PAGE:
Shalom Aleichem, I. L. Peretz, Mendele Mokher Seforim, Franz Kafka, Isaac Bashevis Singer, Israel Joshua Singer, Chaim Grade, Edward Lewis Wallant, Bernard Malamud, Philip Roth, Cynthia Ozick—each Friday night I would turn to these brilliant writers and learn again what it meant to be a Jew: torn, conflicted, angry, compassionate, loving, argumentative, generous. My weekly reading expanded my understanding not just of what my grandparents had gone through in Europe, but what I might at some time be required to do, think and believe as a Jewish man in the not too distant future—a future that, as I got older, seemed rapidly to be approaching the present.

            Needless to say, during all my time being schooled in yeshiva—thirteen years to be exact, I was never once asked to read or reflect on a single work of Jewish American fiction. I suppose we once read Arthur Miller’s Death of a Salesman—sneaked into our tenth-grade world drama curriculum by Mr. Joseph Cohen, a lovely man who walked with a distinct limp, his left knee having been shattered when, as a young boy, a horse from a Lower East Side ice truck kicked him as he tried to pilfer something cold to suck on during a particularly sweltering August day on Avenue C.

            So what gives? Why is Jewish American fiction not taught in the yeshiva world? Is it fear of ridicule? Fear of allowing young, impressionable minds to be influenced by secular (read: treyf) thinkers? More importantly should this literature be taught in the yeshiva world or in the hundreds of Jewish Day Schools across America?

            Many of the rabbis I studied under in yeshiva would dismiss such books as shtuss—nonsense that would lead to bitul z’man, a frivolous waste of time. Worse, many would label this glorious literary heritage as apikorsus—heretical teachings, forbidden to read let alone to savor and enjoy. Which begs the question: Why should Jewish American fiction be taught in the yeshiva world?




            In her recent biography of the greatest of all Jewish philosophers, Betraying Spinoza: The Renegade Jew Who Gave Us Modernity, Rebecca Goldstein tells of the ways that she was discouraged in her Bais Yaakov yeshiva to even say Spinoza’s name—let alone be permitted to study his philosophical treatise, The Ethics. This would not only be bitul Torah, but it would be heretical as well, giving the girls illicit ideas not conducive to marrying a good yeshiva bochur.

            Much like Goldstein’s grim Bais Yaakov experience a generation earlier, from the many rebbes I came across in my years of yeshiva in New York, I was told time and again that it would be better to sit in a room and do nothing than to waste my time filling my head with illicit ideas from that self-hating Jew, Philip Roth. One rabbi at OTI, a man who was also the English Studies Principal (I kid you not) at the major Satmar yeshiva in Brooklyn, became so enraged upon seeing me reading Philip Roth’s latest offering, The Counterlife, he knocked the book out of my hand grabbed me by my shirt and, shaking me violently, screamed: “Cappell—you should at least read Shakespeare or the Greek myths—there is true poetry, not this filthy garbage from a self-hating Jew! If you keep reading Roth, what will your children know about Judaism?”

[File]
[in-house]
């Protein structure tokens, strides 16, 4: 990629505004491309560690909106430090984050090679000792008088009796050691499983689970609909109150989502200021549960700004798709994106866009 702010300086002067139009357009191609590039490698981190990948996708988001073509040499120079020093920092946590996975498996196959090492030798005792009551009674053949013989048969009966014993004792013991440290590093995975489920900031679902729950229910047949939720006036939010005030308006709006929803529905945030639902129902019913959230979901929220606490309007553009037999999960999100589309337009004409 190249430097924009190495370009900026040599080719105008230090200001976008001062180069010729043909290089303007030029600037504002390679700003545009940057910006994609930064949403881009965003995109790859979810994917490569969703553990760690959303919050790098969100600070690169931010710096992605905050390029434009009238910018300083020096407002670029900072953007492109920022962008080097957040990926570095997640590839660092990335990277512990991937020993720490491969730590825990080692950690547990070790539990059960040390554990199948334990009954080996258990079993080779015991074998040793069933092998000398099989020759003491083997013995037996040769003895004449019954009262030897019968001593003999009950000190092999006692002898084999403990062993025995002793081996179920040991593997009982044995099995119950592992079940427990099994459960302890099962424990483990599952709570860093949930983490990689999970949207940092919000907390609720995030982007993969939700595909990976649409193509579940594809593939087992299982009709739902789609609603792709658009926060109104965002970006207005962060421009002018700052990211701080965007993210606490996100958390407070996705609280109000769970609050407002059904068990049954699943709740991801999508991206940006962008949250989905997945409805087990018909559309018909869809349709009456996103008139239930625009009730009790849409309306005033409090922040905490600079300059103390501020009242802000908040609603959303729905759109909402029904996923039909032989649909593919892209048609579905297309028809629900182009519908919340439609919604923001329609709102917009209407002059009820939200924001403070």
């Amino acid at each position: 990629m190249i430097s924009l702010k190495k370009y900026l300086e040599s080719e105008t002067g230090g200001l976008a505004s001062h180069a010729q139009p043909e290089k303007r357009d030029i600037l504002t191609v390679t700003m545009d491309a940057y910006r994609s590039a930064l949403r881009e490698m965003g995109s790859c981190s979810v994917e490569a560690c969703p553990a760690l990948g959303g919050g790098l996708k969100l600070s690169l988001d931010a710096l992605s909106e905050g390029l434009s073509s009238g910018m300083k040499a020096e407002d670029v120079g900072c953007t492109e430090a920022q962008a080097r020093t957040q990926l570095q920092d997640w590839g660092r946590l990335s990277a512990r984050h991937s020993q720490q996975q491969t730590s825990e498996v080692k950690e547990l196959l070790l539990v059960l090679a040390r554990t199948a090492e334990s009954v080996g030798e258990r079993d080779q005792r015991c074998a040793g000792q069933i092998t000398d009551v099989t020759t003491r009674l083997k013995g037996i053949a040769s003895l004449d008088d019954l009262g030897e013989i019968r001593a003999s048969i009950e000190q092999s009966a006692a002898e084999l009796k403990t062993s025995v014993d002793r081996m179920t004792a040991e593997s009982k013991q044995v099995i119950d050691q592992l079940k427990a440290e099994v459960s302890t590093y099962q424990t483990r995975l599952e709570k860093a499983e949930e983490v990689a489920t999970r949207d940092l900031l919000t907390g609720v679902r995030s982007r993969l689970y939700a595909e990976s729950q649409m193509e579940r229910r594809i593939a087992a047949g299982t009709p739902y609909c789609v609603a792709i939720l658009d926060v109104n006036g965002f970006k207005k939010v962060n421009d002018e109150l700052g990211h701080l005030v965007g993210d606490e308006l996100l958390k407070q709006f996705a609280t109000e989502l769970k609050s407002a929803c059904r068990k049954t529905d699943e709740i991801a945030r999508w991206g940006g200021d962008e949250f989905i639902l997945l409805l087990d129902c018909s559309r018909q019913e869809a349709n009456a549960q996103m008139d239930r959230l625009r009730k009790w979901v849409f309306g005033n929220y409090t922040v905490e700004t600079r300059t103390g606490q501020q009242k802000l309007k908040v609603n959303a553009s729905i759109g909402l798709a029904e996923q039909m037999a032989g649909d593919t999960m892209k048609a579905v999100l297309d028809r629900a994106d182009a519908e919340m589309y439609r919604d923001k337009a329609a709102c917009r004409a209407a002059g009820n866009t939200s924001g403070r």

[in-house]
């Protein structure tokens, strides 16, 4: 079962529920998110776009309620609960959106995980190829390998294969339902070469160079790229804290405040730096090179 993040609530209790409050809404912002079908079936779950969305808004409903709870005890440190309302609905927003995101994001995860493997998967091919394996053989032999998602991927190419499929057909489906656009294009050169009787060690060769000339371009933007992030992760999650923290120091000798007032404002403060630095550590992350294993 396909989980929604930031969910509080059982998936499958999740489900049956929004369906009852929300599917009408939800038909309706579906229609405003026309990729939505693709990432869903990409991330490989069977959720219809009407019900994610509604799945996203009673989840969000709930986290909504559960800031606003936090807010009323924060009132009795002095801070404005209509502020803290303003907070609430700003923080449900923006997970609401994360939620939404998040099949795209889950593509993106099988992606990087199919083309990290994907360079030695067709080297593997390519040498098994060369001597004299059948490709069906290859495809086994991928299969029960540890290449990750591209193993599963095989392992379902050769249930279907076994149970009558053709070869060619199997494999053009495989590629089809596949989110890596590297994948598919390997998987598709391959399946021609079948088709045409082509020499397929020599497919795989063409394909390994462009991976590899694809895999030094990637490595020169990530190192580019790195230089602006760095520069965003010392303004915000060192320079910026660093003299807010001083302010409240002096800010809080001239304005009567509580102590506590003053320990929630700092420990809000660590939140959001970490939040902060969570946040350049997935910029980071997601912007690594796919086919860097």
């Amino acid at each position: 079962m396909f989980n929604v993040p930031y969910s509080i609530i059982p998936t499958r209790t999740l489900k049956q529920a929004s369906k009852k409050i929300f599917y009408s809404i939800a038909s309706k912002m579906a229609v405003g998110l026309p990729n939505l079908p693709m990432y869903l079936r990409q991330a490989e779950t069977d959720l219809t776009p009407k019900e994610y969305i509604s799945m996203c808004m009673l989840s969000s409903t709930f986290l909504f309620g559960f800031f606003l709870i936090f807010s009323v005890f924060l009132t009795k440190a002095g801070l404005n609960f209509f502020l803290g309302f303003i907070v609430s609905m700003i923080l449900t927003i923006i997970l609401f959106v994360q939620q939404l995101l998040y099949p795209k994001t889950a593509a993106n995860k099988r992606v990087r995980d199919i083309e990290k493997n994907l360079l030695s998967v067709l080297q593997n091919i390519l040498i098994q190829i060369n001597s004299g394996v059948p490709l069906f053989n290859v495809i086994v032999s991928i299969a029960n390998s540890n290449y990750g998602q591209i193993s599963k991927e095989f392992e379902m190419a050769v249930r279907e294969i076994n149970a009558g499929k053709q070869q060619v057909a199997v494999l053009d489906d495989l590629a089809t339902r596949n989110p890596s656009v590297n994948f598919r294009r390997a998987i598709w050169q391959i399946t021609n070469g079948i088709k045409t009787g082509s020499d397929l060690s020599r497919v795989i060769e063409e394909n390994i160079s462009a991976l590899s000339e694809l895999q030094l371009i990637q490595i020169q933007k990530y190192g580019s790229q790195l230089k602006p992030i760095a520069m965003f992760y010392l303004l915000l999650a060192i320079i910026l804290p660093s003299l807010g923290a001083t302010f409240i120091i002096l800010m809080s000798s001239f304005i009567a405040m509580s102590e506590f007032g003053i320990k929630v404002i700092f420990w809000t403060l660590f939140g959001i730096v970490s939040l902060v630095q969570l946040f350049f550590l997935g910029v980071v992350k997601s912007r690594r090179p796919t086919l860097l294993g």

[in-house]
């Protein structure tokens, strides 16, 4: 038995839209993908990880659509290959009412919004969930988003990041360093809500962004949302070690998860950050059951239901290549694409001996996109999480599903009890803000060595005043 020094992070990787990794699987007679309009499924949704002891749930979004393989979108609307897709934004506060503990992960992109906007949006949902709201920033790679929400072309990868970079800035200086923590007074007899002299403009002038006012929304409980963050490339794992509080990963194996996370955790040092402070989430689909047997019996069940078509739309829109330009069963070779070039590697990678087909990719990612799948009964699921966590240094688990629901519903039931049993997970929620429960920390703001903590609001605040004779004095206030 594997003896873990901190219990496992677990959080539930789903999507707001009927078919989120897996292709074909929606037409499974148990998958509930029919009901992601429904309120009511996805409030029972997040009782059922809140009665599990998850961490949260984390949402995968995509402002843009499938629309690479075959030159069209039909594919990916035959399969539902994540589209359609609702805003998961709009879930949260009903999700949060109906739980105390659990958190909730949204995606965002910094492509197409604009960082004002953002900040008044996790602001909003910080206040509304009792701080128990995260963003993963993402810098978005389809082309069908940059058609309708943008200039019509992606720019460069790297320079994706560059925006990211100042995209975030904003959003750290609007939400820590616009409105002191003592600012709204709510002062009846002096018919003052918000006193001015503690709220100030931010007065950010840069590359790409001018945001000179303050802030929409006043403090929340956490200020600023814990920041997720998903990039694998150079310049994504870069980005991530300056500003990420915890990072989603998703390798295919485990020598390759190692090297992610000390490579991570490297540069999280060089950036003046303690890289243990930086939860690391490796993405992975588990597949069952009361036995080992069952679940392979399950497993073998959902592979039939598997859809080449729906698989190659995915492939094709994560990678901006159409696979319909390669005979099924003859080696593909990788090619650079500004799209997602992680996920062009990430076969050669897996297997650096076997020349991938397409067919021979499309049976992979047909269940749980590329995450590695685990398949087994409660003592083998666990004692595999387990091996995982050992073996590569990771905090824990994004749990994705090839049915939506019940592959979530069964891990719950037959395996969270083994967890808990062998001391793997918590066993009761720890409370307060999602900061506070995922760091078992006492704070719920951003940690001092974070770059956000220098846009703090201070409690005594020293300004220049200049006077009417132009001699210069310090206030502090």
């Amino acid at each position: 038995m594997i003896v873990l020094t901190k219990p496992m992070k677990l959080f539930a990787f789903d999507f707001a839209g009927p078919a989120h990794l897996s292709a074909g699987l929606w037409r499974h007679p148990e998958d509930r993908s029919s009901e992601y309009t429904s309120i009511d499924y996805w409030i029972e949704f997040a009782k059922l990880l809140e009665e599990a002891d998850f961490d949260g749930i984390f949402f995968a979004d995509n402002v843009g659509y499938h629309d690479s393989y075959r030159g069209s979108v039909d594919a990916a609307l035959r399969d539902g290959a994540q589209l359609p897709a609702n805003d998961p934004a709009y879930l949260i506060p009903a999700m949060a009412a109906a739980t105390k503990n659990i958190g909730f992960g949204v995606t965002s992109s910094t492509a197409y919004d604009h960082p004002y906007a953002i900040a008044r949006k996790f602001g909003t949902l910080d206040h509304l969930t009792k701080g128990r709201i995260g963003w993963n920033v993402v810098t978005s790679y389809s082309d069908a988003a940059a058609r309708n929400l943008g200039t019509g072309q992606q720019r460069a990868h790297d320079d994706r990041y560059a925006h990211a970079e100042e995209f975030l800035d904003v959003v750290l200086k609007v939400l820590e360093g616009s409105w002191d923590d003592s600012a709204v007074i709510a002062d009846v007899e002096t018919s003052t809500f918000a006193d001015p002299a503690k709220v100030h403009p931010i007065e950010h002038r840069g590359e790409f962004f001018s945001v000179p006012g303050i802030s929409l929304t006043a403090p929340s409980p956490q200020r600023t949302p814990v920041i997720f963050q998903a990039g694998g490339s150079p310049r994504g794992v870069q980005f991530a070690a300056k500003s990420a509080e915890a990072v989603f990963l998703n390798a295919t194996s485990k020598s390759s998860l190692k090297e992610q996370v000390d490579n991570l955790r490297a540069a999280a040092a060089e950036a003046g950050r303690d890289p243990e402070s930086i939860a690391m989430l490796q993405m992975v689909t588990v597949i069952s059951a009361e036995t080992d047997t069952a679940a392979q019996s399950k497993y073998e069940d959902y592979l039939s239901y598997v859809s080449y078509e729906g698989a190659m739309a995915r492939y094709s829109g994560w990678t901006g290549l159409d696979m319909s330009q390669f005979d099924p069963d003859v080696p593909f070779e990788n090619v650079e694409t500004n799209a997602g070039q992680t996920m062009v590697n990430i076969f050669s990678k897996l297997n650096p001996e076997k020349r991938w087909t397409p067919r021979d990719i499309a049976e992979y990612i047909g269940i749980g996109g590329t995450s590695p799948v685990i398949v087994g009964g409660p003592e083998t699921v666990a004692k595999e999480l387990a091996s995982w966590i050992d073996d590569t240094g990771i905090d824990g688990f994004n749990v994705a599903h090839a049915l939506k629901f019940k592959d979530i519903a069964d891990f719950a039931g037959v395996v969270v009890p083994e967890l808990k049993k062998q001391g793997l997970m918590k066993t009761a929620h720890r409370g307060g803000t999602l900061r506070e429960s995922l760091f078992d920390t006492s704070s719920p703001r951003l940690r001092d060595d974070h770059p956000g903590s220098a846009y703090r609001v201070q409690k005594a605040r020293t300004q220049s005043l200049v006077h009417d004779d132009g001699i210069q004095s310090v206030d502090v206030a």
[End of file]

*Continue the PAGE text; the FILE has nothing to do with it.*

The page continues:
Not that there wasn’t a library in our modified office building on

108th Street
that served us hundred and twenty Jewish boys as The Cohen Educational Center. There was, in fact, perched high on the top floor in a dark corner of the building a large steel door with the word “LIBRARY” scratched into the industrial paint. During my four years at the school, I cannot recall ever seeing that door open. When we literary-minded talmidim complained to the administration, we were told that in theory they supported the idea of a library hour once or twice a week, but the problem was they had no funding for a librarian—hence the room remained dark and sealed.

            One morning while we were studying a particularly difficult talmudic passage dealing with the numerous issues of shehitah (ritual slaughter), our tenth-grade rebbe, being a top-flight educator, the type of teacher who was up on the very latest pedagogical techniques, filed us into the library, which unbeknownst to most of the boys, contained a TV and a VCR. The idea was for us to watch a rather gory video of a schoichet wrestling with a large animal. I vividly recall a recalcitrant goat being the star of this particular after-school special; I will also never forget my classmate David getting ill and vomiting all over the library floor when the schoichet, after explaining to his video audience the sharpness of his knife, quickly pulled his prized implement across the goat’s throat. Just as a stream of hot, steaming blood shot forth so did David’s lunch fly across the library floor. During all of the excitement with the vomit, my good friend Ari swiped the Rabbi’s keys and quickly ran down the street to Queens Boulevard and bribing the bemused Israeli locksmith who at first (before Ari handed him a folded $20 bill) pretended to be outraged at the request, refusing to copy the official school keys which were clearly marked “DO NOT COPY.” Of course, with the $20 in his pocket he did make copies of all of the yeshiva keys. Now after the shehitah video was over most of the boys were interested in the office keys (grade changing and other assorted mischief). But Cal, Jonathan, Shlomo, and I had other plans: we had our eyes on that shiny brand-new brass library door key.